Aljazeera, by Patrick Gathara
Let us try a little thought experiment. Imagine, if you will, that rather than Europe and North America, the epicentre of the novel coronavirus pandemic was Africa, and the disease was killing many tens of thousands of people there. What images and storylines would be used to tell the story on TV screens and newspaper front pages in the West? Would they differ from those being employed by editors to explain the tragedy the virus is cutting across the global north?
Well, as it turns out, we do not need to imagine. There was just such an infectious disease that tore through West Africa five years ago, and we can examine how that was reported. The Ebola epidemic, which struck in 2014, affected six countries in Africa, with isolated cases being recorded in North America and Western Europe. The disease killed more than 11,300 people, all but one in West Africa, particularly in Guinea, Liberia and Sierra Leone. Although this is a fraction of the numbers associated with COVID-19 today, the coverage in the Western press was much less restrained, at least as far as the showing of bodies and portrayal of grief was concerned.
“Images of dead bodies in the streets and medical workers in hazmat suits” was staple fare. Daniel Berehulak, an Australian photojournalist working for the New York Times, was awarded the 2015 Pulitzer Prize for Feature Photography for his coverage of the epidemic. He had “followed a burial team and documented a trail of the dead”. This year, though, the coverage is very different, and it is unlikely that Columbia University will be handing out Pulitzers to photographers following body collection teams in Europe or the US.
Why? While there is considerable variation between and within countries and cultures, in general, and contrary to popular wisdom, the news media tends to be rather reticent about showing death, especially when it involves familiar people. In his book on the reporting of death in the West, Dr Folker Hanusch notes that “newspapers show very little actual death, when they do, the dead are more likely to be from abroad, and even more likely to be from distant cultural backgrounds”.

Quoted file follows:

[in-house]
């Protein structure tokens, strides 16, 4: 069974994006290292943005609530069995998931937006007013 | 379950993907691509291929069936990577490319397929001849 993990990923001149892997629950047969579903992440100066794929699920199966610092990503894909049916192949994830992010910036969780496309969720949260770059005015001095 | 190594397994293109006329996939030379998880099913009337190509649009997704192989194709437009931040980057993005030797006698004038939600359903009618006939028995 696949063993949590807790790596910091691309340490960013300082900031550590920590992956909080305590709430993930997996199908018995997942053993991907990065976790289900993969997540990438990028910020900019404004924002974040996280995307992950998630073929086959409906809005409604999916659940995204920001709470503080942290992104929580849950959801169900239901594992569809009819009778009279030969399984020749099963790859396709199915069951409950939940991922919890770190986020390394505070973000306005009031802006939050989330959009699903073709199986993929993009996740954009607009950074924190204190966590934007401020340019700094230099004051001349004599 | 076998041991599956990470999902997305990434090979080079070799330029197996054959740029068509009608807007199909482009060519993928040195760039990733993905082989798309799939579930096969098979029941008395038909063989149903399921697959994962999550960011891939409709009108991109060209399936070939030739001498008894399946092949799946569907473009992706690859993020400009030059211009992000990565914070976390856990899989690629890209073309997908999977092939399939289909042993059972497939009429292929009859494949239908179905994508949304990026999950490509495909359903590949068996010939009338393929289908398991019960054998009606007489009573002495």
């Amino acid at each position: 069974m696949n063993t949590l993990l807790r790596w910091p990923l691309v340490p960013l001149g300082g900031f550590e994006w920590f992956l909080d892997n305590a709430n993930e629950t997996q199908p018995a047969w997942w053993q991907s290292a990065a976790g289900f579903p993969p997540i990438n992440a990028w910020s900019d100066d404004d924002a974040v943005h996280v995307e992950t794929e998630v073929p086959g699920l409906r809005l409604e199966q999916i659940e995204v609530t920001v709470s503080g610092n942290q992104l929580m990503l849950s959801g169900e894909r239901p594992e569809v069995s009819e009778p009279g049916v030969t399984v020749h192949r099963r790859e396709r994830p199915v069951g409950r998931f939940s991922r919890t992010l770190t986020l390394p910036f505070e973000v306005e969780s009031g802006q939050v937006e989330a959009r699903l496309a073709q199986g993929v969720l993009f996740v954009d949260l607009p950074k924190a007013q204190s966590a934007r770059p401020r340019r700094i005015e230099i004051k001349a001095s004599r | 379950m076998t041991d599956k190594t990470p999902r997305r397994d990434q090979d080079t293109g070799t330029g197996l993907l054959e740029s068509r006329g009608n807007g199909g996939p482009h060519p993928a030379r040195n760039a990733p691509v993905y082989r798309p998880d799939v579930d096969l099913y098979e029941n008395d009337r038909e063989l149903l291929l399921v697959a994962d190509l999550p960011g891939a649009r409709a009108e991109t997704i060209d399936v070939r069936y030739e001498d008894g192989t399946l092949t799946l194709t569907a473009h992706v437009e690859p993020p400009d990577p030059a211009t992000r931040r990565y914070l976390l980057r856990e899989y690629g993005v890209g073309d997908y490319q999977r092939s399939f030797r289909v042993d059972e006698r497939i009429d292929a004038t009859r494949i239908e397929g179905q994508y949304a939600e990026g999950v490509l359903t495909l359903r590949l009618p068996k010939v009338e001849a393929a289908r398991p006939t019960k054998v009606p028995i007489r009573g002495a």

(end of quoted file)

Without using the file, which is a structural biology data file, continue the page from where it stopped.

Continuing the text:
The same can also be said of images of grief. During the Ebola crisis, the private grief and mourning of African families were transformed into a public spectacle for Western consumption in a way the grief of Western families (and arguably that of families elsewhere) is not today. It is true that public performances of mourning like death wails and ritualised weeping long abandoned by many European societies are still practised in many parts of the continent. But when taken out of their proper contexts and exoticised by insensitive media reporting, they can be made to seem strange and macabre to uncomprehending audiences in the West.
It is not a phenomenon unique to Western journalism. Interviews with Kenyan editors last year also showed that they were more likely to publish gruesome images from events in far off lands and that feature exoticised victims – that is those who are geographically, culturally and even racially remote from their audiences. However, because African media organisations are reliant on Western news agencies for their coverage of Europe and America, their coverage tends to reflect that of Western media, with few images of dead white bodies or heart-rending images of grief.
In the West, the story of the coronavirus deaths is being told largely through infographs and statistics rather than images. Unlike the victims of Ebola, the tragedies of coronavirus victims are demonstrated in numbers, not photographs. But if the epicentre of the pandemic were to shift to Africa, this is not likely to continue. And that could lead to a serious fallout as happened last year when the New York Times used graphic pictures in its coverage of the Dusit D2 attacks in Nairobi, Kenya. As Sarah Sentilles notes, the media’s “practice of keeping some bodies protected from view while other bodies – be they victims of bombings or natural disasters or police violence – are visible everywhere” may reinforce racist and nationalist ideas that some deaths are more significant than others – “those visible dead do not belong to us”.
So what can Western media do to avoid this? They could learn from previous mistakes, anticipate the situation and develop guidelines for their editors on the use of death images. Following the Dusit D2 controversy, the New York Times promised to develop such guidelines. Sadly though, there is no indication that this has actually been done.
Secondly, editors would do well to recognise that there is more to African responses to epidemics than the favoured images of poverty, dying and wailing, show. Stories and images that highlight the agency of Africans, and that recognise that there is more than one “Africa” are just as important.
A final strategy that Western media could adopt would be to use local reporters and photographers who may provide more sensitive and nuanced coverage of the disease in their own nations. Relying exclusively or even primarily on foreign correspondents and photographers, who import their own societal biases into story and image selections, would inevitably end up compromising the reporting.
The goal would not be to make all reports of the pandemic look and sound identical across all countries. There is still need for media reports to allow foreign audiences to recognise themselves in the subjects of the coverage without erasing the differences. It is a tricky balance and one that even the most empathetic of reporters will struggle to find.
Patrick Gathara is a communications consultant, writer, and award-winning political cartoonist based in Nairobi